If you’re ready to recreate on your national forests and grasslands we can help you determine whether the activity you want to do requires a recreation fee and what types of passes are available.
Where Are You Going?
First, determine whether or not the site you plan to visit requires a fee. You can navigate to the site you plan to visit using the interactive visitor map. The map will help you determine where you want to go and will lead to you the Forest website, which will tell you whether or not the site has a fee. If you are uncertain, you should contact the national forest you plan to visit for more information.
Which Pass Do I Need?
To make the best choice on which pass to purchase, you need to know a bit about your recreation plans for the next year. Your best value may be a single-day pass. Or if you’re a frequent visitor to one or more sites, a multi-day pass or annual pass that covers a forest or region may be the best buy. Forest Service regions offer more ‘localized’ passes and you can find information about those on the respective forest and grassland websites.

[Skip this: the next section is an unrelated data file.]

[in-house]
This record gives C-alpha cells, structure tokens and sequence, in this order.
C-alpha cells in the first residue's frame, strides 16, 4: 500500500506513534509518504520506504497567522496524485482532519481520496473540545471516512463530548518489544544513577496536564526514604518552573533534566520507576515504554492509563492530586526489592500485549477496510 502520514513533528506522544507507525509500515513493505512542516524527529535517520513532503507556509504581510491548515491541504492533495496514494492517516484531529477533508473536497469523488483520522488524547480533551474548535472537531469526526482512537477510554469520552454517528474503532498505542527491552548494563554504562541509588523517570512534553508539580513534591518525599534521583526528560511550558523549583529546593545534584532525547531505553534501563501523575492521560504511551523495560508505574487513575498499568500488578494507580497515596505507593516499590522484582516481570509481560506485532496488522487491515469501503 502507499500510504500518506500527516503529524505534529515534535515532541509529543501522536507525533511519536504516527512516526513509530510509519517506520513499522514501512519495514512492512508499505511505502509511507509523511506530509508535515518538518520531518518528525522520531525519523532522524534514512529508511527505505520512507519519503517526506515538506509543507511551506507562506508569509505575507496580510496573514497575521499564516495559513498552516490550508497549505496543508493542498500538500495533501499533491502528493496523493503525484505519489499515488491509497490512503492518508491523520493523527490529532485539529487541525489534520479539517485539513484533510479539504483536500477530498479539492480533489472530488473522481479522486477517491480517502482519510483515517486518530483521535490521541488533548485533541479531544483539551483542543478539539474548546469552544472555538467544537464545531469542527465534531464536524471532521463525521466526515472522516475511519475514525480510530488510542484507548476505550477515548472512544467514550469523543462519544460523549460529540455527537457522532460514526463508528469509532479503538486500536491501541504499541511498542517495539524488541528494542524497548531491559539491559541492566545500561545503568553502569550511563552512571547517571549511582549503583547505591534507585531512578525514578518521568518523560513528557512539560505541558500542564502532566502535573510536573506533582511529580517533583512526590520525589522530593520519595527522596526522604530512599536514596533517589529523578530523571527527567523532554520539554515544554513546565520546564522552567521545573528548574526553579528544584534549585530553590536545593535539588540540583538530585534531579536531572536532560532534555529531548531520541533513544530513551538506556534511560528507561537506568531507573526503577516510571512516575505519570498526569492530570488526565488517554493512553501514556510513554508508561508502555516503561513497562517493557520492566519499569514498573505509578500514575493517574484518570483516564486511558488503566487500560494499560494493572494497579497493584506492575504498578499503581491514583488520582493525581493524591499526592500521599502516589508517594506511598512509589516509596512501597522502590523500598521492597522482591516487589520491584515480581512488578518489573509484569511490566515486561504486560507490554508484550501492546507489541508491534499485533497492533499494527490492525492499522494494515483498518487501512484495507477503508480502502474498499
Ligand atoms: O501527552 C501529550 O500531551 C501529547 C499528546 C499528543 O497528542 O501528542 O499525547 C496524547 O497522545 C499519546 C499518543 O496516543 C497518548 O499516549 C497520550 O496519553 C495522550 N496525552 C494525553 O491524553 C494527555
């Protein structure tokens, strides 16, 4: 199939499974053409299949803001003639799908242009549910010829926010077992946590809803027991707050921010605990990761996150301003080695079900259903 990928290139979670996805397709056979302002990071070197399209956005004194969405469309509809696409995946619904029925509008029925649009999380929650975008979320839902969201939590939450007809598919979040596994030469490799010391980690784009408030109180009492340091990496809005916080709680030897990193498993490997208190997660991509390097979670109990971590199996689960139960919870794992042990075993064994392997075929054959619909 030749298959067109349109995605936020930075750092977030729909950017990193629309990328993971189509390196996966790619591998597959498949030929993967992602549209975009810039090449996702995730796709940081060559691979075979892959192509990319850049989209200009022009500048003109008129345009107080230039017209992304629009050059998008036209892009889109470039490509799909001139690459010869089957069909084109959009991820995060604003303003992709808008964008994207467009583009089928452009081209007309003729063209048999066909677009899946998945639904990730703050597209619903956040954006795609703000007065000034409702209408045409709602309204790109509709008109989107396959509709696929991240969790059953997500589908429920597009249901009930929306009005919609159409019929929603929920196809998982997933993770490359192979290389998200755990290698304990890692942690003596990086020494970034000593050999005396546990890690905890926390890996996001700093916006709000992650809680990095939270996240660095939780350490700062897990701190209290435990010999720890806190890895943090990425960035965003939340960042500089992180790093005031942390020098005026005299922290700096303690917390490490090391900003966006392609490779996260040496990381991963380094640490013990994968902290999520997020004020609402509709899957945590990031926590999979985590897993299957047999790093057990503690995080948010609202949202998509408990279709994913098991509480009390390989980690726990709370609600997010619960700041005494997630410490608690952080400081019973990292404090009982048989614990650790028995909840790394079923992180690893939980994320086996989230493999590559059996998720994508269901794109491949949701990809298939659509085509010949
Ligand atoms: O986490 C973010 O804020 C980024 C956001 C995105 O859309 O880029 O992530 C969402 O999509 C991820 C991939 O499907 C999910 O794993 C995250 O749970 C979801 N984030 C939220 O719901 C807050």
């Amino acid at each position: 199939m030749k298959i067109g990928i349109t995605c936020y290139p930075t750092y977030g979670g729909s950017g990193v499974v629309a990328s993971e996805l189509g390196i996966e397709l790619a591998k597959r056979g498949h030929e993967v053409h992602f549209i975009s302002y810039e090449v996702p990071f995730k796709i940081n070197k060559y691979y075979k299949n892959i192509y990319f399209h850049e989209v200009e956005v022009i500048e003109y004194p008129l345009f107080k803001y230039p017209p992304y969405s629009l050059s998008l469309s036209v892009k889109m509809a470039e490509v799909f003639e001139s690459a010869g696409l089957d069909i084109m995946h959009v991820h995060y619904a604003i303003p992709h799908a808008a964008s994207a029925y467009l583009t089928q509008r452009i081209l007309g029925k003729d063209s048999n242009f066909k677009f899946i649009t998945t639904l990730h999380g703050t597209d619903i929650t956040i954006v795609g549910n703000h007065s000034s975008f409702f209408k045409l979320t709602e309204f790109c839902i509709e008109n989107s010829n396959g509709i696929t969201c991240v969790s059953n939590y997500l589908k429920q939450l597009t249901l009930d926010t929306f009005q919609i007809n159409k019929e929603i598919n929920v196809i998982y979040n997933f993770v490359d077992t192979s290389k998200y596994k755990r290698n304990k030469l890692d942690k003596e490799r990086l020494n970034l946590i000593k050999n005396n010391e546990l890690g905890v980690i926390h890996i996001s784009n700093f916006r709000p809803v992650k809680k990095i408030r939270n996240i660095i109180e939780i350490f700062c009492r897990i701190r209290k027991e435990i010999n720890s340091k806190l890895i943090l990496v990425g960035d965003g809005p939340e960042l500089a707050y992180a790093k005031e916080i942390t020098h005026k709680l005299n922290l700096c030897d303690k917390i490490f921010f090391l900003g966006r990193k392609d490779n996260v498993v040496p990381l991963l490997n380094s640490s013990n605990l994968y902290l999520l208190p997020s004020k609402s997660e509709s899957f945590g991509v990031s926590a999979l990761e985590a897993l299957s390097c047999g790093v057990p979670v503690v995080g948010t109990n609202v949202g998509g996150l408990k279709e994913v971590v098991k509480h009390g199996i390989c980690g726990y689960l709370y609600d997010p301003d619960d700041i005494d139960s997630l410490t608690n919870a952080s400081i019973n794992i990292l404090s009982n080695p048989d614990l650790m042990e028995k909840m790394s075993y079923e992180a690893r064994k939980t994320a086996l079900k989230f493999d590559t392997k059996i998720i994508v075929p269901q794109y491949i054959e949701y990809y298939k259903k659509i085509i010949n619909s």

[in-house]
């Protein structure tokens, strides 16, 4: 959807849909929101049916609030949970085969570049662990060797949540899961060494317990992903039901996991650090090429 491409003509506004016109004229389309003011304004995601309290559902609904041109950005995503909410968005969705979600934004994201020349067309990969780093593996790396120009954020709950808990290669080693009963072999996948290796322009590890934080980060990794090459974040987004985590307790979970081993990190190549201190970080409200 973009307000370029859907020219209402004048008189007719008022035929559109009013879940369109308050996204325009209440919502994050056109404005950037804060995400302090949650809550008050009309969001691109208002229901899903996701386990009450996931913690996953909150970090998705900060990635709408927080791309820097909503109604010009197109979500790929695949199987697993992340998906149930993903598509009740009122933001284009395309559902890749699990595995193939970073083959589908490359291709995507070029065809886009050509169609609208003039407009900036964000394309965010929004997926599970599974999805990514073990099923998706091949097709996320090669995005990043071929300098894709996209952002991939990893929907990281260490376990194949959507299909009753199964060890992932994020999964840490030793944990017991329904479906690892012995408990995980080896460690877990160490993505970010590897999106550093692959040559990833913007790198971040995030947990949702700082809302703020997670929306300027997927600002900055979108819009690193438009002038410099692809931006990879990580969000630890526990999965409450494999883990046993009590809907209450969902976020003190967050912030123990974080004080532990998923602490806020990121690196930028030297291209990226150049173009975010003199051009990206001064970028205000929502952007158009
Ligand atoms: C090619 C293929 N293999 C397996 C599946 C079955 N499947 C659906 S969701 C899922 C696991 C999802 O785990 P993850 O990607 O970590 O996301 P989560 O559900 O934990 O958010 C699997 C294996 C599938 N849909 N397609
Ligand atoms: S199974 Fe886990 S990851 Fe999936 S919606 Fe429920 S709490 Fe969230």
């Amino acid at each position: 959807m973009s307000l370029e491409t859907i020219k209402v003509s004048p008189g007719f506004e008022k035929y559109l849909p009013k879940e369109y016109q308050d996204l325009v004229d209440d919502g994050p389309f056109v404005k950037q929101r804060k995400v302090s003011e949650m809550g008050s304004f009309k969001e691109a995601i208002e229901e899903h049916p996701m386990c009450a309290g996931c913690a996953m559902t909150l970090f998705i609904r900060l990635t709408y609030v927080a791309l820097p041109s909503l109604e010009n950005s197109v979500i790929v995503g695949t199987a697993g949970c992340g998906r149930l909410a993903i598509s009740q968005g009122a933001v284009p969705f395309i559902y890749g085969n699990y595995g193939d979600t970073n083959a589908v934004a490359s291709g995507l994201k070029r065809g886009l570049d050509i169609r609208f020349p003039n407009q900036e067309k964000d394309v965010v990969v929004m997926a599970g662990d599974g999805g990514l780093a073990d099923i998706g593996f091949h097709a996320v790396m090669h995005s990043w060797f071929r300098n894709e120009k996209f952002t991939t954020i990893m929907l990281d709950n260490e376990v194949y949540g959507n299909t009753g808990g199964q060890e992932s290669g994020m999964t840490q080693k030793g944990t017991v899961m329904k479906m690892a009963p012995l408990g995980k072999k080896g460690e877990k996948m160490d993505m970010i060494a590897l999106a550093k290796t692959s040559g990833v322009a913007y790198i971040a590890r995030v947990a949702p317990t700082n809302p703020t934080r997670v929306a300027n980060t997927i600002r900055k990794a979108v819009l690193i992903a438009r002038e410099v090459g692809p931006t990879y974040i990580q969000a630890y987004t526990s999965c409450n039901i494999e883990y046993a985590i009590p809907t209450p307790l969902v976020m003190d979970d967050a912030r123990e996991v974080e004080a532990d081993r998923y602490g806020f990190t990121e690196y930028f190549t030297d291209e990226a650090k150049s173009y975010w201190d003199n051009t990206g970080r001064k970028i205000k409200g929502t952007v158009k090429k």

An Interagency Annual Pass may be your best value if you plan to visit many different federal lands across the nation that include lands managed by other federal agencies. You may also qualify for one of the Interagency Lifetime Passes (Interagency Senior Pass or Interagency Access Pass). Below is a list of all the available Interagency Passes.
New for the 2015-16 school year is the Every Kid in a Park pass, which gives fourth graders during that year free access to 2,000-plus federal recreation sites. Detailed information about that pass is available on the Every Kid site. (www.everykidinapark.org)
Click on each to learn who qualifies for one and what they cover.